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Pioneering Anesthesiologist Rebecca Twersky Dies at 67

By 07/11/2023 2:51 PMNo CommentsBy YidInfo Staff


Midway through May, Dr. Rebecca Twersky, 67, passed away.

She had served as the former anesthesia chief at the Josie Robertson Surgery Center at Memorial Sloan Kettering Cancer Center.

The American Society of Anesthesiologists’ ASA Monitor reported on May 18 that “Dr. Twersky was well known for her devotion to her family and friends and her deep religious faith, in addition to her many professional accomplishments.”

Ambulatory (outpatient) anesthesia was pioneered by Twersky.

According to the ASA, “she played a significant part in the development of the ambulatory surgery unit at Long Island College Hospital, widely regarded as a model for other such units.

She was a mentor and advisor to faculty members and residents alike while acting as the department’s vice chair for research.

Before she arrived, there was no ambulatory anesthetic expert. Dr. Kara Barnett, one of Twerksy’s mentees, was reported as saying that she was a pioneer in an article written by Alex Abel, the editor-in-chief of Jew in the City, on July 6.

Twersky, who also went by the name Shani Schreiber, was descended from a sizable Chassidic family. In spite of the fact that Shabbat had already started, she would wait until her last patient was discharged on Fridays, according to Abel.

She was a superb anesthesiologist, but much more.

Dr. Shmuel Roth praised Twersky during a video tribute to her that the Jewish Orthodox Women’s Medical Association held on June 28.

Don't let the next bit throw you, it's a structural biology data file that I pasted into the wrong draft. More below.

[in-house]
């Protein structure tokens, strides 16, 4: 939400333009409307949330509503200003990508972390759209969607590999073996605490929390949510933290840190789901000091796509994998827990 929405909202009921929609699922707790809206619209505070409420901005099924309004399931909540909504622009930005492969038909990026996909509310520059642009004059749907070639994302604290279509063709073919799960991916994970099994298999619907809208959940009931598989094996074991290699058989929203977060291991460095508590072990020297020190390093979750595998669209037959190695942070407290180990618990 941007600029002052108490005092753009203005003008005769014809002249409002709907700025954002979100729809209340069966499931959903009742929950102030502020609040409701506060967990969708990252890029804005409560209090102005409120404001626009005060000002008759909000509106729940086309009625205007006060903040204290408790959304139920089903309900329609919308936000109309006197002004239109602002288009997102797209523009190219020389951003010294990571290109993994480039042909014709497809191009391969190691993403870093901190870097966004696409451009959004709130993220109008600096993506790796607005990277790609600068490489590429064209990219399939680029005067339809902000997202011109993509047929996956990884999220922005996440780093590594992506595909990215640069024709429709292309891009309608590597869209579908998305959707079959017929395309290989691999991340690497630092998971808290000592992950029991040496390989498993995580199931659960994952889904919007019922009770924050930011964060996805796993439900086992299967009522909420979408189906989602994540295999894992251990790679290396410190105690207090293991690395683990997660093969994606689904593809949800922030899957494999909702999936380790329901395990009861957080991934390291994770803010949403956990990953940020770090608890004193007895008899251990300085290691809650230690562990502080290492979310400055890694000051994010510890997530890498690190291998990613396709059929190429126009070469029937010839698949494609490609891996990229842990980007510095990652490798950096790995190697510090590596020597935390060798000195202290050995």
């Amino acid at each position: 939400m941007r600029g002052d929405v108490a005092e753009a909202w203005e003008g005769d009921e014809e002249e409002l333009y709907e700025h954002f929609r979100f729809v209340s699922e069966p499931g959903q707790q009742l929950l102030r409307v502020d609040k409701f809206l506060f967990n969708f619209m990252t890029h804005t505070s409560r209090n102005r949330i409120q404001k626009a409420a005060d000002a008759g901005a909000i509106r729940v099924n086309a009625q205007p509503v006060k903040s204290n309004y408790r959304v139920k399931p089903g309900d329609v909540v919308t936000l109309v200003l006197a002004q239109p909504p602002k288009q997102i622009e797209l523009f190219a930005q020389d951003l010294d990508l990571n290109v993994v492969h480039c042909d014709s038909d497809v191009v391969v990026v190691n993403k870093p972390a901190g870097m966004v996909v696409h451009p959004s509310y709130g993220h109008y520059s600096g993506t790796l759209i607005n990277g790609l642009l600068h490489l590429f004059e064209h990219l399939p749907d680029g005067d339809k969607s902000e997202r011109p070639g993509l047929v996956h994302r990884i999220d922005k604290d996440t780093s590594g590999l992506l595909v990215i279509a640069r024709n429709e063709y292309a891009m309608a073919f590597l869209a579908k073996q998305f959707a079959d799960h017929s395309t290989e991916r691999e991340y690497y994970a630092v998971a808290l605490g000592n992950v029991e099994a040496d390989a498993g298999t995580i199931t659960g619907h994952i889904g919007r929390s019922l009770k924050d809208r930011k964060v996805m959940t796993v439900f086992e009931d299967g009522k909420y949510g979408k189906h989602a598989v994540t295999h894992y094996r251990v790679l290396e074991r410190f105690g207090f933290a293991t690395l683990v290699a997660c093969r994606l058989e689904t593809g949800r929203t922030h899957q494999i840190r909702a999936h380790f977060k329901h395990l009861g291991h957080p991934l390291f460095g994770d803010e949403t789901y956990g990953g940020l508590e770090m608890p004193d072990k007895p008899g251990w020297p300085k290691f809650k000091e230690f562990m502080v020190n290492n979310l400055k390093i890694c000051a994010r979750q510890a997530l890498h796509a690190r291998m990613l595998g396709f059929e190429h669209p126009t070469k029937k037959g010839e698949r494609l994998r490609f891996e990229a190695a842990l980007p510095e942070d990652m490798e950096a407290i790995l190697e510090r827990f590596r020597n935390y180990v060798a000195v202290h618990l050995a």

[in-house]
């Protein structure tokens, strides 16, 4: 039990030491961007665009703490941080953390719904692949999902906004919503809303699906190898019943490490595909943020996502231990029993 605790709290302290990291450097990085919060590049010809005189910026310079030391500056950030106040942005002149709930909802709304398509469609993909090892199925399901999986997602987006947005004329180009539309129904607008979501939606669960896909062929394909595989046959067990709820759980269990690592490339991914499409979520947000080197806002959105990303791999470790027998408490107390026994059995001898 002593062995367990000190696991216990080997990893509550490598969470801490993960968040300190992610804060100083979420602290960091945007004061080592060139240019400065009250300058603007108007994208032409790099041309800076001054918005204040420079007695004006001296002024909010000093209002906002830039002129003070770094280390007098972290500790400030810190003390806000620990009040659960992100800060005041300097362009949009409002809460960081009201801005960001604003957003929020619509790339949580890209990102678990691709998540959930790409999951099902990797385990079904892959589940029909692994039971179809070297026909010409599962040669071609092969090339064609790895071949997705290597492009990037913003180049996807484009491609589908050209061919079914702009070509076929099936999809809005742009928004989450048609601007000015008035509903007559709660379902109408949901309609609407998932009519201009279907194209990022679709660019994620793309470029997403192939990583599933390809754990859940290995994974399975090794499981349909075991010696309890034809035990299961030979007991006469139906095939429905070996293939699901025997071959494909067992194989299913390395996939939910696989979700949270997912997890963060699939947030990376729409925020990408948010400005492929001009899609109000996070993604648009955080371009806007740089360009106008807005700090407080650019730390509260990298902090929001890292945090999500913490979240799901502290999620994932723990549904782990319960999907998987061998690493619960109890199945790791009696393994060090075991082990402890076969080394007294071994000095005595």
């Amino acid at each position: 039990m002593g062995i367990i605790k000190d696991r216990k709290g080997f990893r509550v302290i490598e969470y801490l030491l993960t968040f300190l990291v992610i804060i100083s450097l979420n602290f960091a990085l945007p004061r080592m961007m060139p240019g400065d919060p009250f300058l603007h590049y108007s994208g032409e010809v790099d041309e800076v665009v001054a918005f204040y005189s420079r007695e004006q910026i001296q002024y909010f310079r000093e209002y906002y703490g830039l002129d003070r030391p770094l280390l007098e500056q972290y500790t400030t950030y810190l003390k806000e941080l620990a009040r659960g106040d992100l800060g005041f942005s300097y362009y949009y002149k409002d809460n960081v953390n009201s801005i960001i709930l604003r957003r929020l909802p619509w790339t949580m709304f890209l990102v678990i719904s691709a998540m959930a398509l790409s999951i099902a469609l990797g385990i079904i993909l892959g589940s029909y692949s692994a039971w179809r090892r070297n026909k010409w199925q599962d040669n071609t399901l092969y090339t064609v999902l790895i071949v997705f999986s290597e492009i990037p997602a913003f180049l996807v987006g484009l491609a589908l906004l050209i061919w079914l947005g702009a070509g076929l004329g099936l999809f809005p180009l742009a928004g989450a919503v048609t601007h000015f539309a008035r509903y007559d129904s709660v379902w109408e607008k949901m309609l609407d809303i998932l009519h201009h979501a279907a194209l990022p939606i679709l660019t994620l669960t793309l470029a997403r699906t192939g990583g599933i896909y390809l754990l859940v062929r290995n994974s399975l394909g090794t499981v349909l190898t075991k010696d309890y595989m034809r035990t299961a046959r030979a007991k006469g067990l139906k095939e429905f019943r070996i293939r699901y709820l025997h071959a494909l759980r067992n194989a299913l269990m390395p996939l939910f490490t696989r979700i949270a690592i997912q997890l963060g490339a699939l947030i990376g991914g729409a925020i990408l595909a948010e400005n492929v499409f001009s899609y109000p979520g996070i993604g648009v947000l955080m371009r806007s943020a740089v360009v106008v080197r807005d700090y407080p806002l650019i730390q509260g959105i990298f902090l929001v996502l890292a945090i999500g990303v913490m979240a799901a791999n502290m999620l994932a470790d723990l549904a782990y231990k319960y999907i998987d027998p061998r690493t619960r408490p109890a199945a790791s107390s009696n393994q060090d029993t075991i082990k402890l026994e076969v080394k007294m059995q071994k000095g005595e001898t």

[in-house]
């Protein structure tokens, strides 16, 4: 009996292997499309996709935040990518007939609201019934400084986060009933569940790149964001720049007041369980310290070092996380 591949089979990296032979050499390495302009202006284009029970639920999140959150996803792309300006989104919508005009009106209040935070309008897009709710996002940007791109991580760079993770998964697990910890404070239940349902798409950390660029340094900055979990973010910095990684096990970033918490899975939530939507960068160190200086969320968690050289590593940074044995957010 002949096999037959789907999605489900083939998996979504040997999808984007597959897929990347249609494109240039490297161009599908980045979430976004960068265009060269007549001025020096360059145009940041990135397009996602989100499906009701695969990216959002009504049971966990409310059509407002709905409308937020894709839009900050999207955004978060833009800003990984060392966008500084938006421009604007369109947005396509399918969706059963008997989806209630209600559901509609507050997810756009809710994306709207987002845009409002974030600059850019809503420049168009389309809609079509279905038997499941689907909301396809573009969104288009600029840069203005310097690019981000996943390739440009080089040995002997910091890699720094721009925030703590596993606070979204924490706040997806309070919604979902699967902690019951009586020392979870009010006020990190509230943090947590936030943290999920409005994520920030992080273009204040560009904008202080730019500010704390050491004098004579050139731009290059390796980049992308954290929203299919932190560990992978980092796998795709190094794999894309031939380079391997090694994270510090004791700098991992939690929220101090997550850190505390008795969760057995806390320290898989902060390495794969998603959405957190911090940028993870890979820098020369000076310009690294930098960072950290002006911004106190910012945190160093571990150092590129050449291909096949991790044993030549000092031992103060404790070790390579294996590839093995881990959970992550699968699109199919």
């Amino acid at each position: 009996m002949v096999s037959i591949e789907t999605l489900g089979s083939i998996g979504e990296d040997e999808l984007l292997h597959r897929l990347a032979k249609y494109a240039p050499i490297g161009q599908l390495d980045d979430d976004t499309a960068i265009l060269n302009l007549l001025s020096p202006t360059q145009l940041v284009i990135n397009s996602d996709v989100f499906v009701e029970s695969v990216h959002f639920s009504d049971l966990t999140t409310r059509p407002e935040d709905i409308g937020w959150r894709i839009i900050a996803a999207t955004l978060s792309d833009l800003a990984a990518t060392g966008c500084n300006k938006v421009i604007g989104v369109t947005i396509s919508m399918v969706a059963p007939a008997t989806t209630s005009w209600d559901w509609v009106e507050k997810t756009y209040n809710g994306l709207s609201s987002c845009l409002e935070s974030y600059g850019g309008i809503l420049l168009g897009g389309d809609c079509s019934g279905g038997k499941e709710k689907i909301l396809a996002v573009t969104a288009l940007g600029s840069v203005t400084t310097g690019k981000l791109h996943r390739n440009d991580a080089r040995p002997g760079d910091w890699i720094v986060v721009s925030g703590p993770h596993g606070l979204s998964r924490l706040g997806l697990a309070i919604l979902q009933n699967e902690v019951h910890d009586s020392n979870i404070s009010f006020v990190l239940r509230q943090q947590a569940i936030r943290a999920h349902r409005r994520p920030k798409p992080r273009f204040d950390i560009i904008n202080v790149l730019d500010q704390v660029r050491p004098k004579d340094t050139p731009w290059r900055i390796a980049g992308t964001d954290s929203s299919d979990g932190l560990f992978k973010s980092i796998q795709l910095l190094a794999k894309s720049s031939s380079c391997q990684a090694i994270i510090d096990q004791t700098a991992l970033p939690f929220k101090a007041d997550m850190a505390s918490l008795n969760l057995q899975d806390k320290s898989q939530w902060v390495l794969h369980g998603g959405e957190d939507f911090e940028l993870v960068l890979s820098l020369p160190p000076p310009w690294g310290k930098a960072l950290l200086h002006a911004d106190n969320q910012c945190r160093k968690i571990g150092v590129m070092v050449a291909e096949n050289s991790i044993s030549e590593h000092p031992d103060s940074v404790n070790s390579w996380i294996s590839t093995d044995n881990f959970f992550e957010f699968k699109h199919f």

“She was a trailblazer, a role model, and a friend to many,” he said. Several of the presenters, both peers and mentees, recalled eating Shabbat dinners with other conference attendees.

From the surgery room, one person said

One person compared her to a big sister.

Twersky consulted her rabbi before accepting the position at Memorial Sloan Kettering, as Dr. Babak Balakhaneh observed.

It was simply astounding to realize that Torah was so significant to her, especially coming from such a distinguished academic scholar and one of the best anesthesiologists in the nation, he said.

Dr. Sarah Becker, who knew Mrs. Schreiber as the mother of her friend, said, “I don’t actually have a clear memory of when I realized that Mrs. Schreiber had a hidden identity, or a twin existence, as Dr. Twersky said. “As a young child, I didn’t really understand Mrs. Schreiber was anything different at the time.”


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